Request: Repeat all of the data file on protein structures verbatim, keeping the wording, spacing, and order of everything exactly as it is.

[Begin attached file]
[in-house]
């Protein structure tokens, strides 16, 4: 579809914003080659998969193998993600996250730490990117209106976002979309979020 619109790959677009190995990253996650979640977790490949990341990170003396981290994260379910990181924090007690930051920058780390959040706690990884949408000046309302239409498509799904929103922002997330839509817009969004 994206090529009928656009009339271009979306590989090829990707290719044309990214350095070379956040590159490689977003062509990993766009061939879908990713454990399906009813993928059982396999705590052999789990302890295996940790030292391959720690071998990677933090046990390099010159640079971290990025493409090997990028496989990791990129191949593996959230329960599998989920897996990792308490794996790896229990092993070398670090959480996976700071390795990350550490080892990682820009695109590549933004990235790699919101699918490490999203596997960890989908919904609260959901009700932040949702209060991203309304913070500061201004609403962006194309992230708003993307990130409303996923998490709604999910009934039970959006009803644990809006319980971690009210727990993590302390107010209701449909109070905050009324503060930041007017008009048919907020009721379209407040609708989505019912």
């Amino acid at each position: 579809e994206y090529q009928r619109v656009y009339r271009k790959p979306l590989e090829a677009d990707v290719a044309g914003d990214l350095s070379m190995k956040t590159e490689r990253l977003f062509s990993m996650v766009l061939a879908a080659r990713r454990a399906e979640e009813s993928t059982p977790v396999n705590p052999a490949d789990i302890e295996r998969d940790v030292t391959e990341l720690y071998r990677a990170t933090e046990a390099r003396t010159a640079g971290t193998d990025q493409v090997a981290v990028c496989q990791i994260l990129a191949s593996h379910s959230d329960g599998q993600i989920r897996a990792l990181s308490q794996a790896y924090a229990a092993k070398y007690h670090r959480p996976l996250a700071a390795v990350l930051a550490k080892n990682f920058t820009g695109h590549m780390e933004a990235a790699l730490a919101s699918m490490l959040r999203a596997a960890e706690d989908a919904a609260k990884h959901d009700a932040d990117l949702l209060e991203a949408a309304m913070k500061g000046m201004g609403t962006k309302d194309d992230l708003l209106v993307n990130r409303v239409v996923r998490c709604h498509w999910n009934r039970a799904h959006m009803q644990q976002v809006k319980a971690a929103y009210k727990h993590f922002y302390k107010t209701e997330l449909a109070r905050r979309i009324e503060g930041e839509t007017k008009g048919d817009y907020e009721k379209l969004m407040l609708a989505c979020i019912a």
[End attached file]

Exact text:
[in-house]
């Protein structure tokens, strides 16, 4: 579809914003080659998969193998993600996250730490990117209106976002979309979020 619109790959677009190995990253996650979640977790490949990341990170003396981290994260379910990181924090007690930051920058780390959040706690990884949408000046309302239409498509799904929103922002997330839509817009969004 994206090529009928656009009339271009979306590989090829990707290719044309990214350095070379956040590159490689977003062509990993766009061939879908990713454990399906009813993928059982396999705590052999789990302890295996940790030292391959720690071998990677933090046990390099010159640079971290990025493409090997990028496989990791990129191949593996959230329960599998989920897996990792308490794996790896229990092993070398670090959480996976700071390795990350550490080892990682820009695109590549933004990235790699919101699918490490999203596997960890989908919904609260959901009700932040949702209060991203309304913070500061201004609403962006194309992230708003993307990130409303996923998490709604999910009934039970959006009803644990809006319980971690009210727990993590302390107010209701449909109070905050009324503060930041007017008009048919907020009721379209407040609708989505019912």
């Amino acid at each position: 579809e994206y090529q009928r619109v656009y009339r271009k790959p979306l590989e090829a677009d990707v290719a044309g914003d990214l350095s070379m190995k956040t590159e490689r990253l977003f062509s990993m996650v766009l061939a879908a080659r990713r454990a399906e979640e009813s993928t059982p977790v396999n705590p052999a490949d789990i302890e295996r998969d940790v030292t391959e990341l720690y071998r990677a990170t933090e046990a390099r003396t010159a640079g971290t193998d990025q493409v090997a981290v990028c496989q990791i994260l990129a191949s593996h379910s959230d329960g599998q993600i989920r897996a990792l990181s308490q794996a790896y924090a229990a092993k070398y007690h670090r959480p996976l996250a700071a390795v990350l930051a550490k080892n990682f920058t820009g695109h590549m780390e933004a990235a790699l730490a919101s699918m490490l959040r999203a596997a960890e706690d989908a919904a609260k990884h959901d009700a932040d990117l949702l209060e991203a949408a309304m913070k500061g000046m201004g609403t962006k309302d194309d992230l708003l209106v993307n990130r409303v239409v996923r998490c709604h498509w999910n009934r039970a799904h959006m009803q644990q976002v809006k319980a971690a929103y009210k727990h993590f922002y302390k107010t209701e997330l449909a109070r905050r979309i009324e503060g930041e839509t007017k008009g048919d817009y907020e009721k379209l969004m407040l609708a989505c979020i019912a």